Vocational education in Scotland must be improved if youth unemployment is to be cut, a new report has suggested.
According to a commission, chaired by Sir Ian Wood, employers should be playing a much larger role in the provision of careers advice and guidance to pupils in schools and colleges.
Measures laid out in the report - including better careers education in primary schools, preparation for apprenticeships during the senior phase of secondary school and more support for employers taking on young people - would help cut unemployment among young people by as much as 40 per cent, Sir Ian said.
Other proposals laid out included developing closer links between employers and schools, improving the gender balance in training and ensuring that barriers for young disabled people, care leavers and minority ethnic groups are removed so that they are more able to take up training opportunities.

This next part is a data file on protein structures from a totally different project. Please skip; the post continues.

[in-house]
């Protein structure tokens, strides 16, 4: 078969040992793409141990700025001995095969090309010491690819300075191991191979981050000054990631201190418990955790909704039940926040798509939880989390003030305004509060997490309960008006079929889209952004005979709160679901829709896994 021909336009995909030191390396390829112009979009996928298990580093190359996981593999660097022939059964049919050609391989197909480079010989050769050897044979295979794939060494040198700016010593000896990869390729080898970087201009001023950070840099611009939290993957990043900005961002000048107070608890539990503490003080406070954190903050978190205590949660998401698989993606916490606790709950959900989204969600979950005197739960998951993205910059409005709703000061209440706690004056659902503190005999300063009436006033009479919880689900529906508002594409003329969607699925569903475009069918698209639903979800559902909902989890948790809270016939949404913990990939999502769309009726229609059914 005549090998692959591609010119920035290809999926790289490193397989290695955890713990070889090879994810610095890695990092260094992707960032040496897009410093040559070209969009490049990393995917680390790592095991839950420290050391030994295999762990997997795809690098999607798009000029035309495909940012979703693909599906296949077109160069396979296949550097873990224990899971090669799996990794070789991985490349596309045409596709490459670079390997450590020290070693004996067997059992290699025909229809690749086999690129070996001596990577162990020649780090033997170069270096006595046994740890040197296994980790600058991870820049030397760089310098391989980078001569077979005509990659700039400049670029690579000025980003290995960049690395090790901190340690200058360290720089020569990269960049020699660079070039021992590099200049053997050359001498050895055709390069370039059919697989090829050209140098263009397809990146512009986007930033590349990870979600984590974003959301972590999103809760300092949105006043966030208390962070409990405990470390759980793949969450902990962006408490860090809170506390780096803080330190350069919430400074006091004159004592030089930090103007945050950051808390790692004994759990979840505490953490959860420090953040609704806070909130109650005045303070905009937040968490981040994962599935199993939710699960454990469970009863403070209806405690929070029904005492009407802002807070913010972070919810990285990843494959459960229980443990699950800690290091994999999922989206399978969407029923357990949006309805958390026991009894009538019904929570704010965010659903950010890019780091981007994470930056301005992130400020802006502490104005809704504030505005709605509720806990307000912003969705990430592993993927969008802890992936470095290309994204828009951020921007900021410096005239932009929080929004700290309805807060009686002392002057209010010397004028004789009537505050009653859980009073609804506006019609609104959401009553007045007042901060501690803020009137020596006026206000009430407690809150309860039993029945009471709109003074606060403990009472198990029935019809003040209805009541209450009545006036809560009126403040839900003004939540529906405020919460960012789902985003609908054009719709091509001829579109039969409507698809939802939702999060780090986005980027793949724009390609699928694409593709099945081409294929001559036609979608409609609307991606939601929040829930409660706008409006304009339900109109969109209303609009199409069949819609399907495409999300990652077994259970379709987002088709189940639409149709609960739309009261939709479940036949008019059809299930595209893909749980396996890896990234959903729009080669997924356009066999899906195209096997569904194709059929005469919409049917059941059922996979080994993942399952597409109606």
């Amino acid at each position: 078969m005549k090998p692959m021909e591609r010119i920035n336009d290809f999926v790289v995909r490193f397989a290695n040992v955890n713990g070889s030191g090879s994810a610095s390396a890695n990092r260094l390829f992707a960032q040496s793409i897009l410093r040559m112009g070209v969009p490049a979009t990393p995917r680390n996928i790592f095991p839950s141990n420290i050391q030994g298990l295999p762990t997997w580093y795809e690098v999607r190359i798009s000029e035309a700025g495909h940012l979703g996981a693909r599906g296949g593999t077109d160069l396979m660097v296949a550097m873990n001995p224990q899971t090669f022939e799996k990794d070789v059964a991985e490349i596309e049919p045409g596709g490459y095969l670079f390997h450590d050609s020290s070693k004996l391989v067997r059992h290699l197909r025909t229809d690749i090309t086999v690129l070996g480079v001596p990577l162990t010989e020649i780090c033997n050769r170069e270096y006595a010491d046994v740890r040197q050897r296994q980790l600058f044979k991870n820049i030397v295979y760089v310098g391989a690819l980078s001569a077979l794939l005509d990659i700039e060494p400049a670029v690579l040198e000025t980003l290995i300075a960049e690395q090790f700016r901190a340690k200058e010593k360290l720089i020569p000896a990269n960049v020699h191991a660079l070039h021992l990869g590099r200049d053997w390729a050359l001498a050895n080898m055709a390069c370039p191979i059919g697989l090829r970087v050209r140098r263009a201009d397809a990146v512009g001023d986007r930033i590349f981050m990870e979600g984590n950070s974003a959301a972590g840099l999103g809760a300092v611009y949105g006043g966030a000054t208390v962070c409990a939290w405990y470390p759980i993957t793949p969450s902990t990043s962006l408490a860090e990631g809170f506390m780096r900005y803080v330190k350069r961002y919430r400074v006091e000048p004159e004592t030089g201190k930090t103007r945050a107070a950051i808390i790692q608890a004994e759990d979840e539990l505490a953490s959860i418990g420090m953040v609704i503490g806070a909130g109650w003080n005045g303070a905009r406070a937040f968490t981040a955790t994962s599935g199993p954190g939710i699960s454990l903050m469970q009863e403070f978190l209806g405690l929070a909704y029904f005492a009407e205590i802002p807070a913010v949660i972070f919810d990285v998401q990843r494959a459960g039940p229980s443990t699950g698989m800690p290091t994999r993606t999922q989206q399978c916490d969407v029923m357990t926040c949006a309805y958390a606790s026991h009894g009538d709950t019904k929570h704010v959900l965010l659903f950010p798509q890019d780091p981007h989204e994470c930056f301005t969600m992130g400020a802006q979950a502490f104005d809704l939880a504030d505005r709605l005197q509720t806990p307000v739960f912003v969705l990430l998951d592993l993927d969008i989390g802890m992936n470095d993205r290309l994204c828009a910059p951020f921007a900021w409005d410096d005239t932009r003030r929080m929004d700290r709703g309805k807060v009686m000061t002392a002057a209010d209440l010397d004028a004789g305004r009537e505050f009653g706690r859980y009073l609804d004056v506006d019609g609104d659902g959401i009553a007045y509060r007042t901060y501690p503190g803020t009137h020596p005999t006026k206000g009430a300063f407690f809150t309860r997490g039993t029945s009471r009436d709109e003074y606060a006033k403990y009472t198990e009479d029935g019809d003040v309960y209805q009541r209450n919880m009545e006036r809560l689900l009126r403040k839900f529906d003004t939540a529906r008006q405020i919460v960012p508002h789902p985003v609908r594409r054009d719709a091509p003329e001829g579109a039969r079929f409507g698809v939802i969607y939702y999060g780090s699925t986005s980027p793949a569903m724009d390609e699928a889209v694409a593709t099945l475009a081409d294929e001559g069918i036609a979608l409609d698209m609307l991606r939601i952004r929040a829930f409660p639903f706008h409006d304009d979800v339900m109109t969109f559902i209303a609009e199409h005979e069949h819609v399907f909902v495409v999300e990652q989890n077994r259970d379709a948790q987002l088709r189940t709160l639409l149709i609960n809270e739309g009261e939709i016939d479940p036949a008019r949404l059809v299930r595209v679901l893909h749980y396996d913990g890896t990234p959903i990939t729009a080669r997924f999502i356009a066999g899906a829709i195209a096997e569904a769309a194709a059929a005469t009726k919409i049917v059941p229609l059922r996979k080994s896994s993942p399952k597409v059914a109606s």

"It's all about building a bridge between school and college into business and industry," said Sir Ian.
According to the BBC, nearly a fifth of 16-24 year-olds were out of work in Scotland earlier this year. In response to the gravity of the situation, the Scottish government established the commission, which has been consulting with industry and education over the past 18 months.
The news provider states that the report warns not enough is being done to equip young people for the challenges they will face in the workplace. "There must be much more focus on providing them with the skills, qualifications and vocational pathways that will lead directly to employment opportunities."
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